In his famous memoir Confessions, Saint Augustine recounts how he stole pears from a pear tree. He divulges “…I had no wish to enjoy the things I coveted by stealing, but only to enjoy the theft itself and the sin…We [Augustine and his “band of ruffians”] took away an enormous quantity of pears, not to eat them ourselves, but simply to throw them to the pigs. Perhaps we ate some of them, but our real pleasure consisted in doing something that was forbidden” (Book II, section 4; translation by R.S. Pine-Coffin, 1961).
Augustine reveals how initially, sin can be fun, even enjoyable. Nevertheless, sin has consequences: he describes how sin “eats away” at our hearts and “defiles” our souls. That is, sin always ends up damaging us and those around us.
I have to wonder: do you believe that sin is real? For me, it seems hard not to when you view the headlines on the internet, newspaper or nightly news. It is pretty clear we live in a broken world wracked with war, violence, oppression and suffering.
In the Christian tradition, we attribute many of these maladies to the effects of sin. And based on my understanding of the Holy Scriptures, sin is the second foe of the Christian life (the first foe being decay and death). Sin is a foe because we battle against its negative effects in our lives and in our world.
What is sin? In his book What the Scriptures Teach, E.F. Kevan, the late Principle of London Bible College, states there are three predominant images for sin in the Bible. The first is “missing the mark.” Sin is like shooting an arrow and completely missing the bull’s-eye. Second, sin is “transgression, or a stepping over a boundary.” We sin when we break God’s law, which expresses God’s boundaries. Third, is “iniquity,” which means “crookedness, perversion, or distortion.”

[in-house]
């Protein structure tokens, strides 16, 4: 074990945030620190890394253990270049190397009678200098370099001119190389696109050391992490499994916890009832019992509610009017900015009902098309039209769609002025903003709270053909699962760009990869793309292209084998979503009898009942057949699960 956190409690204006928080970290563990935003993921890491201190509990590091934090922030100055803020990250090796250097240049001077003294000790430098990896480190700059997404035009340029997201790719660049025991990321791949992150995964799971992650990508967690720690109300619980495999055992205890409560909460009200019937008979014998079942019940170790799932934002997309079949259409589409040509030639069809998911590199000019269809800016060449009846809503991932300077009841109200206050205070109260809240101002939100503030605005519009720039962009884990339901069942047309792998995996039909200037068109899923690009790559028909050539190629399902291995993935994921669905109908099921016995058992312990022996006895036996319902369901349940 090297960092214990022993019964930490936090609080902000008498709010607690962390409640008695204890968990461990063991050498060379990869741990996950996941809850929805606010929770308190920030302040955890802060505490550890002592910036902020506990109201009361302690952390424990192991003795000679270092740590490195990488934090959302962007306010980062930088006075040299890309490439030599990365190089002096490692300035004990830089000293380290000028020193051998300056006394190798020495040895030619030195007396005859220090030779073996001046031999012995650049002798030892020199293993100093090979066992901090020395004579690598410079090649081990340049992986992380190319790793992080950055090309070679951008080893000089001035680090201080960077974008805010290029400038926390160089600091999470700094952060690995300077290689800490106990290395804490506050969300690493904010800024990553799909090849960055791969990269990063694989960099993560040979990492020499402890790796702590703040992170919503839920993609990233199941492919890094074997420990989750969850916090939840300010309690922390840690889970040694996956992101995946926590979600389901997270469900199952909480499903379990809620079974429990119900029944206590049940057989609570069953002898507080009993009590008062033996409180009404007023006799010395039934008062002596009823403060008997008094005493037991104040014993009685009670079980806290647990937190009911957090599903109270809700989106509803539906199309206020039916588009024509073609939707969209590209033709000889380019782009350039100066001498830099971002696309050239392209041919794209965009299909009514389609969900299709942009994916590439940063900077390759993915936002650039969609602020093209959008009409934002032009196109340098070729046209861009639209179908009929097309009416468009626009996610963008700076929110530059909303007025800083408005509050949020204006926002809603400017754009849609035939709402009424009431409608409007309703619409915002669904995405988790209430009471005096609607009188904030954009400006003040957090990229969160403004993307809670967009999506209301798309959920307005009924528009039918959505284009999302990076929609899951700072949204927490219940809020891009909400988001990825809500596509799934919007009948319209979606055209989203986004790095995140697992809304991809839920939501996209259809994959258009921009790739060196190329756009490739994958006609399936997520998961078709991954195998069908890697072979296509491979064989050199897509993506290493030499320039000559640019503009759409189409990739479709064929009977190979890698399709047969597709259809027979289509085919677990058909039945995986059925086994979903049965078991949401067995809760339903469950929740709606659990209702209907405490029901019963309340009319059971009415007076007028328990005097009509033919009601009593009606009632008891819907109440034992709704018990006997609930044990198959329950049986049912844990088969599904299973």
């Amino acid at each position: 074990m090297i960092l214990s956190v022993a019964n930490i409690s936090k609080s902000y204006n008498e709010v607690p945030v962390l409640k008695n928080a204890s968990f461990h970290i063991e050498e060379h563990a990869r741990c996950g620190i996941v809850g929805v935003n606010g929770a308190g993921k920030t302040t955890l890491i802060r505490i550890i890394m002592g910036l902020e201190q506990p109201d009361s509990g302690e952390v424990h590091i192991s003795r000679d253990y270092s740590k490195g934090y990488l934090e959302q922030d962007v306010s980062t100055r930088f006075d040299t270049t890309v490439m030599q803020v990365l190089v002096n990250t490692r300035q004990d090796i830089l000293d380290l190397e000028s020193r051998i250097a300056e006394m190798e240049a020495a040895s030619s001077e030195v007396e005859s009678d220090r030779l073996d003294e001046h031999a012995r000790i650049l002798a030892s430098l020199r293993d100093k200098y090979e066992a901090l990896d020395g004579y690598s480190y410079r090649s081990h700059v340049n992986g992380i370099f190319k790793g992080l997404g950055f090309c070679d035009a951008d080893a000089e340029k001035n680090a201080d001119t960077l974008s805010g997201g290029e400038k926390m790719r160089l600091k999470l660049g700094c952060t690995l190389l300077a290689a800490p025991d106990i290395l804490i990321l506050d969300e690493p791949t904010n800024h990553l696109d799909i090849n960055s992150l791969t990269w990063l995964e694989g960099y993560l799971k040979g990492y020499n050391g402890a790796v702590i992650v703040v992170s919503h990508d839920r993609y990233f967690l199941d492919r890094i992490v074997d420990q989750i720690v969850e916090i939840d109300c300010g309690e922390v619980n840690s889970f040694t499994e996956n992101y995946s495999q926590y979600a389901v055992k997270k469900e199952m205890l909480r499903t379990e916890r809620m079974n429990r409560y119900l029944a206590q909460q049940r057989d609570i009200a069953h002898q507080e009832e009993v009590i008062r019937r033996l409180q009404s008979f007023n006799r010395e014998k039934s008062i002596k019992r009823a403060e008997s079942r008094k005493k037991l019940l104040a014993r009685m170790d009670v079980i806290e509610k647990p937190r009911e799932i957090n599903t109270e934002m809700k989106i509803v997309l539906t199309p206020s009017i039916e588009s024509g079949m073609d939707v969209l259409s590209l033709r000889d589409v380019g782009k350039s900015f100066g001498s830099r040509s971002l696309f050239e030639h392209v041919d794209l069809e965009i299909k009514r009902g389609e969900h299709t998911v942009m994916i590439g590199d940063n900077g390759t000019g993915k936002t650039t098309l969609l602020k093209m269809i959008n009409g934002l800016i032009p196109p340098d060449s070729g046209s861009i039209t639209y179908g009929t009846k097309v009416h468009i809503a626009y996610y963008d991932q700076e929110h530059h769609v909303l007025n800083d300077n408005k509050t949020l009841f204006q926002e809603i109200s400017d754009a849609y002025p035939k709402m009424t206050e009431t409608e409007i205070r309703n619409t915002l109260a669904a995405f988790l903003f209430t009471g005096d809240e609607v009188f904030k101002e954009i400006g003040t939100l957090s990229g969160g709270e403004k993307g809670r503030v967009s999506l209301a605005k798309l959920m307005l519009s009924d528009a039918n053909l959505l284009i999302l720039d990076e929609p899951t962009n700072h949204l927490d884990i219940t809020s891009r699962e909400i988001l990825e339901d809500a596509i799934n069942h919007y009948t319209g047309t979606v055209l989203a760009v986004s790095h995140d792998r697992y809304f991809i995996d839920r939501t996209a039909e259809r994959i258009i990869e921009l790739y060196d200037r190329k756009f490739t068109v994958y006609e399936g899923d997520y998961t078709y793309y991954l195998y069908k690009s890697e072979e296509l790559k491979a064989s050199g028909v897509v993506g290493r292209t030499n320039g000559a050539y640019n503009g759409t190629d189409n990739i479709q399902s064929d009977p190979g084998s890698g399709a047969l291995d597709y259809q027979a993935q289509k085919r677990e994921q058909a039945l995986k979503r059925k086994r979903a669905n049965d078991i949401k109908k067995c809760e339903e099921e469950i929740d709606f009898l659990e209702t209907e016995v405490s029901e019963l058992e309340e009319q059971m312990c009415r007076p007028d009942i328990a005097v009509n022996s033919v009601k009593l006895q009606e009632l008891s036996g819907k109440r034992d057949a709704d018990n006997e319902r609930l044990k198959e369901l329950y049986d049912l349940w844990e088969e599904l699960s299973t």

Now, what is the nature of sin? Does it have its own life, personality or form? Although this has been debated heavily, I agree with Augustine’s view that “…sin is a perversion of the will and an assault on the good. Though he [Augustine] associated sin with non-being, this only meant that it has no positive ontological standing before God…Nonbeing was interpreted as resistance to being and a perversion of being” (Bloesch, Essentials of Evangelical Theology, 92).
Perhaps the best illustration is to view sin as a parasite that cannot exist without a host. It lives inside each of us, quietly attacking and destroying us.
We may wonder: where does sin come from? Genesis 3 details how Adam and Eve succumbed to the lies and temptation of Satan and rebelled against God by eating from the tree of the knowledge of good and evil. Consequently, sin and alienation (from God and one another) entered the human race. The Apostle Paul describes it this way: “…sin entered the world through one man, and death through sin, and in this way death came to all men, because all sinned…” (Romans 5:12, NIV).
Now how does sin express itself in real life? Sin manifests itself both individually and corporately. If I berate my wife and children, I sin. If I lie on my income taxes by concealing income, I sin. If I spread gossip in my office, I sin.
But people sin collectively as well. If a company cooks the books to steal money, that is sin. If a bank refuses to loan money to people who live in a certain neighborhood or zip code (known as “redlining”), that is sin. If a nation attacks, enslaves or persecutes a group of people based on their race, ethnicity, beliefs, etc., that is sin.
Unfortunately, the existence of sin causes a huge problem, not least of all for God. But the good news is that God has made a way to free us from the power of sin! I will endeavor to explain more in the future!